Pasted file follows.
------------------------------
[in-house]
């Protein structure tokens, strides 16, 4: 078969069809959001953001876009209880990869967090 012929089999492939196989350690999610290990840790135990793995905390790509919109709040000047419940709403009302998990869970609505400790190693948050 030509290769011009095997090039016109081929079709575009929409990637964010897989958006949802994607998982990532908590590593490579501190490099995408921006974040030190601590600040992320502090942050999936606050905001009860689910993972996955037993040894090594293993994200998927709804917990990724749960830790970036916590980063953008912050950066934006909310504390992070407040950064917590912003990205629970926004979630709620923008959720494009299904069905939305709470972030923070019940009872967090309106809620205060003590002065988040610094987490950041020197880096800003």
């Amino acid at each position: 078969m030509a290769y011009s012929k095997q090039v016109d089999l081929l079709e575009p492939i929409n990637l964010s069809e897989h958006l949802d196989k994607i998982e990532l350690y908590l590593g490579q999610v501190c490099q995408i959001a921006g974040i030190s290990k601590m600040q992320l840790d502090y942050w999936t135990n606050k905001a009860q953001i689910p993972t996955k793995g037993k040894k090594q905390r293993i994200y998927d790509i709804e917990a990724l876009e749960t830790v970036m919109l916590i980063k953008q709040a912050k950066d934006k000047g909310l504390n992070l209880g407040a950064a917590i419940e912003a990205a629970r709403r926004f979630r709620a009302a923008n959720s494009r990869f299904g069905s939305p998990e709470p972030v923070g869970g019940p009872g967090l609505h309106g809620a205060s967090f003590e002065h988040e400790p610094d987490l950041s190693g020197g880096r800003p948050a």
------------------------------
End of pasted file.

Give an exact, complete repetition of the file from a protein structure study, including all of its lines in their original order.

[in-house]
């Protein structure tokens, strides 16, 4: 078969069809959001953001876009209880990869967090 012929089999492939196989350690999610290990840790135990793995905390790509919109709040000047419940709403009302998990869970609505400790190693948050 030509290769011009095997090039016109081929079709575009929409990637964010897989958006949802994607998982990532908590590593490579501190490099995408921006974040030190601590600040992320502090942050999936606050905001009860689910993972996955037993040894090594293993994200998927709804917990990724749960830790970036916590980063953008912050950066934006909310504390992070407040950064917590912003990205629970926004979630709620923008959720494009299904069905939305709470972030923070019940009872967090309106809620205060003590002065988040610094987490950041020197880096800003």
């Amino acid at each position: 078969m030509a290769y011009s012929k095997q090039v016109d089999l081929l079709e575009p492939i929409n990637l964010s069809e897989h958006l949802d196989k994607i998982e990532l350690y908590l590593g490579q999610v501190c490099q995408i959001a921006g974040i030190s290990k601590m600040q992320l840790d502090y942050w999936t135990n606050k905001a009860q953001i689910p993972t996955k793995g037993k040894k090594q905390r293993i994200y998927d790509i709804e917990a990724l876009e749960t830790v970036m919109l916590i980063k953008q709040a912050k950066d934006k000047g909310l504390n992070l209880g407040a950064a917590i419940e912003a990205a629970r709403r926004f979630r709620a009302a923008n959720s494009r990869f299904g069905s939305p998990e709470p972030v923070g869970g019940p009872g967090l609505h309106g809620a205060s967090f003590e002065h988040e400790p610094d987490l950041s190693g020197g880096r800003p948050a």